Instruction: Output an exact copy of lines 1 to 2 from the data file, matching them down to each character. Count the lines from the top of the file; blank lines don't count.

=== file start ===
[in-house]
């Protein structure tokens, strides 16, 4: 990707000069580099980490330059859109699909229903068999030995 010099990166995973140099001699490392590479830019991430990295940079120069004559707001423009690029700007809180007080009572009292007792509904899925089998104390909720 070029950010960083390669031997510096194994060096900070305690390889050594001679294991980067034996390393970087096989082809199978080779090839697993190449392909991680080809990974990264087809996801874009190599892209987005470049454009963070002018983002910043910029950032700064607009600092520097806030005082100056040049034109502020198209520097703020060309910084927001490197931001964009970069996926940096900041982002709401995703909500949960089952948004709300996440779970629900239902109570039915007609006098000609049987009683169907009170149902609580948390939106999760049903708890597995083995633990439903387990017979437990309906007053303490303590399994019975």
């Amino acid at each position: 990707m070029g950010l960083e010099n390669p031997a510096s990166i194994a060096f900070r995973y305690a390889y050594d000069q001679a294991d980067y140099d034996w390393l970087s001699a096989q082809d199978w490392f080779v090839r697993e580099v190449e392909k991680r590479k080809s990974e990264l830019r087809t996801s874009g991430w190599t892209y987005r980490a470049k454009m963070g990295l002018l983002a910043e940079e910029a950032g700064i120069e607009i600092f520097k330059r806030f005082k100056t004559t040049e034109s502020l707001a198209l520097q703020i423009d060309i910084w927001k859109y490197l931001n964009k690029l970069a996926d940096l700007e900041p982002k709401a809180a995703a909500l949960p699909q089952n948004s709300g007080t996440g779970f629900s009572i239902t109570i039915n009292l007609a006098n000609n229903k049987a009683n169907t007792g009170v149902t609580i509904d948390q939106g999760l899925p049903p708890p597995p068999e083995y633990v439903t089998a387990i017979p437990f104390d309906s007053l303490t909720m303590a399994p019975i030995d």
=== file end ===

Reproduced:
[in-house]
């Protein structure tokens, strides 16, 4: 990707000069580099980490330059859109699909229903068999030995 010099990166995973140099001699490392590479830019991430990295940079120069004559707001423009690029700007809180007080009572009292007792509904899925089998104390909720 070029950010960083390669031997510096194994060096900070305690390889050594001679294991980067034996390393970087096989082809199978080779090839697993190449392909991680080809990974990264087809996801874009190599892209987005470049454009963070002018983002910043910029950032700064607009600092520097806030005082100056040049034109502020198209520097703020060309910084927001490197931001964009970069996926940096900041982002709401995703909500949960089952948004709300996440779970629900239902109570039915007609006098000609049987009683169907009170149902609580948390939106999760049903708890597995083995633990439903387990017979437990309906007053303490303590399994019975």